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Dinosaur in a Haystack [Paperback]

Stephen Jay Gould
5.0 out of 5 stars  See all reviews (1 customer review)

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Book Description

7 Mar 1996
Gould's writing remains the modern standard by which popular science writing is judged. Ever since the late 1970s, his monthly essay in NATURAL HISTORY and his full-length books ahve bridged the yawning gap between science and the wider culture. He has a gift for colloquial and vivid explanation, an unquenchable passion for Darwinian science, and a deep democratic commitment which resists any reduction to biological urges. The characteristic themes of Gould's essays are brilliantly displayed in this, his seventh generous collection of essays. They range from his beloved New York City to the wider realms of discredited scientific theory, in which Gould always manages to find a nugget of insight which we ignore at our peril. He discusses Jurassic Park, the reconstruction of dinosaurs and the tragic myth of Frankenstein. He is as fascinated by tongue-worms and water beans as he is by dinosaurs and giant fungi. His literary references extend from the Old Testament through Edgar Allan Poe to Stephen King. He writes about the glory of museums, the older the better. And as always, there are more strictly scientific essays that discuss problems of evolutionary theory.


Product details

  • Paperback: 496 pages
  • Publisher: Jonathan Cape Ltd; First Edition edition (7 Mar 1996)
  • Language: English
  • ISBN-10: 0224044729
  • ISBN-13: 978-0224044721
  • Product Dimensions: 23.4 x 16.2 x 4.4 cm
  • Average Customer Review: 5.0 out of 5 stars  See all reviews (1 customer review)
  • Amazon Bestsellers Rank: 520,920 in Books (See Top 100 in Books)

Product Description

About the Author

Stephen Jay Gould (1941-2002) was the Alexander Agassiz Professor of Zoology and Professor of Geology at Harvard University and the curator for invertebrate palaeontology in the University's Museum of Comparative Zoology. He is the author of over twenty books, and received the National Book Award, the National Book Critics Circle Award, and the MacArthur Fellowship. He died in May 2002.

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5.0 out of 5 stars Punctuated evolution 29 Jan 2006
By bernie TOP 500 REVIEWER VINE VOICE
Format:Paperback
I had read some of the earlier works and was planning to read disassociated unique ideas. "Oranges" by John A. McPhee is just that way (a little history, a little myth, and maybe some economics.) or a continuing string of thought like "The Ascent of Man" by Jacob Bronowski.
What I found was something surprisingly unique. I never realized how coherent reflections could be. Like the columnist, Dave Berry, Stephen Jay Gould would start out with the most innocent of statements and parlay that into an earth shattering reflection. And just as you think he is going way out in left field, he ties it all together. And each chapter is summed up and is tied to one whole reflection on natural history.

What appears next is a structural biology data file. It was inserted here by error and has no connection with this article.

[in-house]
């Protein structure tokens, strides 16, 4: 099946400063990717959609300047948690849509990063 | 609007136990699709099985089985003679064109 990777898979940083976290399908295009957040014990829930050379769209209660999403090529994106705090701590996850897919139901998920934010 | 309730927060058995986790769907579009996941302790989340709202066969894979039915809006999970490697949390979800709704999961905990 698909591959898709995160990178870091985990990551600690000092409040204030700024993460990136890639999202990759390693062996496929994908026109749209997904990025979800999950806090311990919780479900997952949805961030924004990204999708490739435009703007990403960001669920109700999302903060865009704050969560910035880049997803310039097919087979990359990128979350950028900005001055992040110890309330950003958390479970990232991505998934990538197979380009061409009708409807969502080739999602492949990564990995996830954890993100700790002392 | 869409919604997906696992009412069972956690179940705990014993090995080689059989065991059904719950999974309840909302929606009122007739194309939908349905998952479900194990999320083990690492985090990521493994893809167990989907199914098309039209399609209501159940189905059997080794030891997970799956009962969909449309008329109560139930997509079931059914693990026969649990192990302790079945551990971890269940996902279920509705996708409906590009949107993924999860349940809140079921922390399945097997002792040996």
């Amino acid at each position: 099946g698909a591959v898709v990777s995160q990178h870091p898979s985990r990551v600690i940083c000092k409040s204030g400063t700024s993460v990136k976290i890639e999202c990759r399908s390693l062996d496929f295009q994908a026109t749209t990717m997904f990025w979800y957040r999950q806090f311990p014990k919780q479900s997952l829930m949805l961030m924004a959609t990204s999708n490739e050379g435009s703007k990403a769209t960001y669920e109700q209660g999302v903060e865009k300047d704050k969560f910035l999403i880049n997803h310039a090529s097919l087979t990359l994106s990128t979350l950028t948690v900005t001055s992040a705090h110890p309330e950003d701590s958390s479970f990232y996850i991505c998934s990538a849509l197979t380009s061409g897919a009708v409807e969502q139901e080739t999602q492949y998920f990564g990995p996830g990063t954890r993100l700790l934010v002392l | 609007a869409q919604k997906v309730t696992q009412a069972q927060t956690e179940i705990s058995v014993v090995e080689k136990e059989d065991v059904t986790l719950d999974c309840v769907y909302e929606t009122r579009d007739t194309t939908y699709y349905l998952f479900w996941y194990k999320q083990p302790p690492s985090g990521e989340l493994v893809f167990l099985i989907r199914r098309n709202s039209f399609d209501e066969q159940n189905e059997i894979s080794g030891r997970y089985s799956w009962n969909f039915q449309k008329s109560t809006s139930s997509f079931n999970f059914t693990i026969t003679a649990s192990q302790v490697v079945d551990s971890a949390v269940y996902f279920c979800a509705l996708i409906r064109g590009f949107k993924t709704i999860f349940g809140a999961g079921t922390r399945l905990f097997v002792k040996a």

You will never look at snails with the same twist again.
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Amazon.com: 5.0 out of 5 stars  2 reviews
5.0 out of 5 stars Punctuated evolution 2 Jun 2013
By bernie - Published on Amazon.com
I had read some of the earlier works and was planning to read disassociated unique ideas. "Oranges" by John A. McPhee is just that way (a little history, a little myth, and maybe some economics.) or a continuing string of thought like "The Ascent of Man" by Jacob Bronowski.

What I found was something surprisingly unique. I never realized how coherent reflections could be. Like the columnist, Dave Berry, Stephen Jay Gould would start out with the most innocent of statements and parlay that into an earth shattering reflection. And just as you think he is going way out in left field, he ties it all together. And each chapter is summed up and is tied to one whole reflection on natural history.
You will never look at snails with the same twist again.
5.0 out of 5 stars Punctuated evolution 2 Dec 2006
By bernie - Published on Amazon.com
Format:Paperback
I had read some of the earlier works and was planning to read disassociated unique ideas. "Oranges" by John A. McPhee is just that way (a little history, a little myth, and maybe some economics.) or a continuing string of thought like "The Ascent of Man" by Jacob Bronowski.

What I found was something surprisingly unique. I never realized how coherent reflections could be. Like the columnist, Dave Berry, Stephen Jay Gould would start out with the most innocent of statements and parlay that into an earth shattering reflection. And just as you think he is going way out in left field, he ties it all together. And each chapter is summed up and is tied to one whole reflection on natural history.
You will never look at snails with the same twist again.
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